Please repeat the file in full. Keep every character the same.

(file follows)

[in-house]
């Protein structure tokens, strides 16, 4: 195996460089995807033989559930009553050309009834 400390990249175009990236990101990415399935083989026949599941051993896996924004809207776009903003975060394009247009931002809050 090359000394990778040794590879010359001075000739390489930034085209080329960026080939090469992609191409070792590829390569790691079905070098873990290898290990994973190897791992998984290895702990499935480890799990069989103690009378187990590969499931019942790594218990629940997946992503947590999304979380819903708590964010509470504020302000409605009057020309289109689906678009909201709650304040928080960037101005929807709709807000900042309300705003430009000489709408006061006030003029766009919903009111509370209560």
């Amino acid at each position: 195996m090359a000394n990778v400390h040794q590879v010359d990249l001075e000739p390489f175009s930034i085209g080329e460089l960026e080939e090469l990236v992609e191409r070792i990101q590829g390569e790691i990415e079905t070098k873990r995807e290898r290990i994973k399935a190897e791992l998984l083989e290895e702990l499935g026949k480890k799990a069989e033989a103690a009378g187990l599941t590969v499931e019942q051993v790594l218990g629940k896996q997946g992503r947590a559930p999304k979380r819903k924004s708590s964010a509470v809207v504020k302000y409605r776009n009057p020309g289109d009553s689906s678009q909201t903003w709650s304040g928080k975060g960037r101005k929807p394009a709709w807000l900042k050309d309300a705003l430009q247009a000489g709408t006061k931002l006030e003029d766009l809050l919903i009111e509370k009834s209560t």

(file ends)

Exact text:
[in-house]
């Protein structure tokens, strides 16, 4: 195996460089995807033989559930009553050309009834 400390990249175009990236990101990415399935083989026949599941051993896996924004809207776009903003975060394009247009931002809050 090359000394990778040794590879010359001075000739390489930034085209080329960026080939090469992609191409070792590829390569790691079905070098873990290898290990994973190897791992998984290895702990499935480890799990069989103690009378187990590969499931019942790594218990629940997946992503947590999304979380819903708590964010509470504020302000409605009057020309289109689906678009909201709650304040928080960037101005929807709709807000900042309300705003430009000489709408006061006030003029766009919903009111509370209560």
């Amino acid at each position: 195996m090359a000394n990778v400390h040794q590879v010359d990249l001075e000739p390489f175009s930034i085209g080329e460089l960026e080939e090469l990236v992609e191409r070792i990101q590829g390569e790691i990415e079905t070098k873990r995807e290898r290990i994973k399935a190897e791992l998984l083989e290895e702990l499935g026949k480890k799990a069989e033989a103690a009378g187990l599941t590969v499931e019942q051993v790594l218990g629940k896996q997946g992503r947590a559930p999304k979380r819903k924004s708590s964010a509470v809207v504020k302000y409605r776009n009057p020309g289109d009553s689906s678009q909201t903003w709650s304040g928080k975060g960037r101005k929807p394009a709709w807000l900042k050309d309300a705003l430009q247009a000489g709408t006061k931002l006030e003029d766009l809050l919903i009111e509370k009834s209560t």